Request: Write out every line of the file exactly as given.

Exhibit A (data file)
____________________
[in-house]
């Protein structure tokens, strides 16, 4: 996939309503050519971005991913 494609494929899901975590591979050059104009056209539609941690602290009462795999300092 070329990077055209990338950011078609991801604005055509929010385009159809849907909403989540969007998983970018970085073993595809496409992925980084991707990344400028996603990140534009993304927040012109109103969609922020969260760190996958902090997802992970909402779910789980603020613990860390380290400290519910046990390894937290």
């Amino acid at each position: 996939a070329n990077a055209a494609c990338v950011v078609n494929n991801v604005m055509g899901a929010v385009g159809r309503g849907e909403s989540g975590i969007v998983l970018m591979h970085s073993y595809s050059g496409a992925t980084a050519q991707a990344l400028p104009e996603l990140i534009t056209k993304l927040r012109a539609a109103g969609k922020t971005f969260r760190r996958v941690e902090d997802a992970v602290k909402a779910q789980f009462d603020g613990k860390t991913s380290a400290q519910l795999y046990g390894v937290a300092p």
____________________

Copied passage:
[in-house]
């Protein structure tokens, strides 16, 4: 996939309503050519971005991913 494609494929899901975590591979050059104009056209539609941690602290009462795999300092 070329990077055209990338950011078609991801604005055509929010385009159809849907909403989540969007998983970018970085073993595809496409992925980084991707990344400028996603990140534009993304927040012109109103969609922020969260760190996958902090997802992970909402779910789980603020613990860390380290400290519910046990390894937290």
């Amino acid at each position: 996939a070329n990077a055209a494609c990338v950011v078609n494929n991801v604005m055509g899901a929010v385009g159809r309503g849907e909403s989540g975590i969007v998983l970018m591979h970085s073993y595809s050059g496409a992925t980084a050519q991707a990344l400028p104009e996603l990140i534009t056209k993304l927040r012109a539609a109103g969609k922020t971005f969260r760190r996958v941690e902090d997802a992970v602290k909402a779910q789980f009462d603020g613990k860390t991913s380290a400290q519910l795999y046990g390894v937290a300092p």